How UAW drive to 'end tiers' will change GM; details out today

How UAW drive to 'end tiers' will change GM; details out today

A UAW picket sign decries wage tiers back in 2010. The system has long been a target of the union. (Reuters)

 

DETROIT — The United Auto Workers union’s tentative contract deal with General Motors contains significant steps toward one of UAW President Shawn Fain’s top goals: Ending wage “tiers” that divided UAW-GM workers into upper and lower pay classes.

The tentative 4½-year deal will pull more than 7,000 UAW workers in GM component plants, service parts warehouses and what GM calls “subsystems” operations up to the higher wage levels paid to assembly plant workers.

The contract will largely unwind a strategy the automaker has used for years to hold down labor costs, UAW officials have said.

Fain and UAW Vice President Mike Booth are expected to provide more details of the agreement with GM on Saturday at noon ET (1600 GMT).

Workers at GM Components Holdings operations could get pay increased by as much as 89%, while workers at parts warehouses would get raises of 79%, Fain said when he announced the agreement on Oct. 20. As at Ford and Stellantis, GM will raise pay for temporary workers and give them a faster path to full-time status and wages.

GM, Ford and Stellantis, which faced a coordinated UAW strike, have said tiers of workers allows them to keep costs down and remain competitive with non-union factories operated by Tesla and foreign makers’ U.S. plants, and the Detroit Three have warned that the strike-ending deals present major financial challenges.

Eliminating tiers of lower-paid UAW workers at the Detroit Three was a top priority for Fain and UAW bargainers. Fain and UAW members would often wear red t-shirts printed with the slogan “End Tiers” at rallies and on picket lines.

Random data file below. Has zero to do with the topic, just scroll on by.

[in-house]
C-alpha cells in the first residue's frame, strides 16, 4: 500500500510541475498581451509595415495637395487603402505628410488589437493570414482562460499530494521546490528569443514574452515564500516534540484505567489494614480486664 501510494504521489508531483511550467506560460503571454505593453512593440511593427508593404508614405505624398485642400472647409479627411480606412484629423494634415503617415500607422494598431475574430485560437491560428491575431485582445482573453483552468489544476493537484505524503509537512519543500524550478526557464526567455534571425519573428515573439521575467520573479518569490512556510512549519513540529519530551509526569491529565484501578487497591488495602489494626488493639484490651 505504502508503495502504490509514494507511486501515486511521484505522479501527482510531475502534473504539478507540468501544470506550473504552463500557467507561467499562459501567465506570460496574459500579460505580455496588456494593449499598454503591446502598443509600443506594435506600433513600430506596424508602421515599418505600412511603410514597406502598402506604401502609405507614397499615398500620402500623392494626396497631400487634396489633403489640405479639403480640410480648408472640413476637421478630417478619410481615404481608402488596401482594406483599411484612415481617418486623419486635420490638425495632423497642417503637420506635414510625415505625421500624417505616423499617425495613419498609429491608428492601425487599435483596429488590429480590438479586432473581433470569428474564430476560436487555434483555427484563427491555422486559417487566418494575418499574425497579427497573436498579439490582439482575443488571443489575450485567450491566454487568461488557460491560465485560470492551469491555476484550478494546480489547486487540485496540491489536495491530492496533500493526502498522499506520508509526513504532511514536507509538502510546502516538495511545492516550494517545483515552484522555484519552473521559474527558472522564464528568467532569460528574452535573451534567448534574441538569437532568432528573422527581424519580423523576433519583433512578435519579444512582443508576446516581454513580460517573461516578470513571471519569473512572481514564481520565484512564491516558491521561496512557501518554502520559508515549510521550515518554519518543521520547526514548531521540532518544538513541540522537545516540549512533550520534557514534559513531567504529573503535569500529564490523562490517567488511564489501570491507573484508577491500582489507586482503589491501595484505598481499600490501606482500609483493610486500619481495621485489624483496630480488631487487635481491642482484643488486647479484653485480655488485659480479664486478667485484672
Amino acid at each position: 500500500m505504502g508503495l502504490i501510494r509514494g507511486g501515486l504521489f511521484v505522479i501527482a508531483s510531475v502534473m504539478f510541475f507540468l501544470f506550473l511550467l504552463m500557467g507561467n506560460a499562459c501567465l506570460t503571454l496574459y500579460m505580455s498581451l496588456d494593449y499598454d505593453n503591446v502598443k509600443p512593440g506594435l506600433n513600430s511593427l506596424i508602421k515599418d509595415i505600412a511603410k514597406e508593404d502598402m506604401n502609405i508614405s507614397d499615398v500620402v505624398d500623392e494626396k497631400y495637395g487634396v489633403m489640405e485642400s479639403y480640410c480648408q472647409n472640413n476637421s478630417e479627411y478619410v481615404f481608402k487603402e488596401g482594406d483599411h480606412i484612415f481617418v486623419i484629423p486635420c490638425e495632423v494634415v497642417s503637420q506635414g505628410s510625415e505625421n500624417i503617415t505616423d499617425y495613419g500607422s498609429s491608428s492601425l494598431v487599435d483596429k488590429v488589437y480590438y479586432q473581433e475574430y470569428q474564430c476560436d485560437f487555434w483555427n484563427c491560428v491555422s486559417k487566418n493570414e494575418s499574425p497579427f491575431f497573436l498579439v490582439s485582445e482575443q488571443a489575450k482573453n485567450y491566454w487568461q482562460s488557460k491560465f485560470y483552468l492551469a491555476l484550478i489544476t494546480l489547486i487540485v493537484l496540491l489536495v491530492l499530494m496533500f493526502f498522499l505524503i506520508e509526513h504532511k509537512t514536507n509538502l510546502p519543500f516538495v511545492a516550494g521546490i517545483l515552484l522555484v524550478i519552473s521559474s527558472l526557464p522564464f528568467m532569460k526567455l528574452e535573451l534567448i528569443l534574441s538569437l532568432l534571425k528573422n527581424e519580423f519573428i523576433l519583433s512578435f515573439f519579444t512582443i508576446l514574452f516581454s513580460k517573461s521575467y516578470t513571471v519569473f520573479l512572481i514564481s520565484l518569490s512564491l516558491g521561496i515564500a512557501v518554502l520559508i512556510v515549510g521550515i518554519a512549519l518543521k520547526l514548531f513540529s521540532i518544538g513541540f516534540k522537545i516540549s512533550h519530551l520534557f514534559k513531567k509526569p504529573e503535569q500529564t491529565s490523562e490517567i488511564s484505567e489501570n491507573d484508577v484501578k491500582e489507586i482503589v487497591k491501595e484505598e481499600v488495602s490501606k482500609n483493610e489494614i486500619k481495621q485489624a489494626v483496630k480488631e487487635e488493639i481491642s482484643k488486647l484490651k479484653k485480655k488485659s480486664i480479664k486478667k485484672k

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GM “has been the worst actor” in creating tiers of lower-wage UAW employees within its operations, Booth said in an Oct. 20 video address. “We believe in equal pay for equal work.”

In addition, the UAW-GM agreement will bring GM’s Ultium LLC joint venture battery factories in the U.S. under the UAW’s master agreement with the automaker. Workers furloughed when GM closed and sold its Lordstown, Ohio, small car assembly plant will have rights to jobs at Ultium’s Lordstown battery plant under an agreement that allows them to earn GM wage rates, a person familiar with the agreement said.

That arrangement is similar to agreements at Stellantis. New hires at the joint venture battery factories will earn less than assembly workers. The emerging U.S. car battery industry generally pays less than vehicle manufacturing.

Fain and leaders of local unions at GM operations are expected to meet late on Friday to review the tentative contract and decide on sending it to rank-and-file members for ratification votes. UAW leaders at Ford and Stellantis have already approved their contracts, and ratification votes have begun.

(Reporting By Joe White; editing by Peter Henderson and Josie Kao)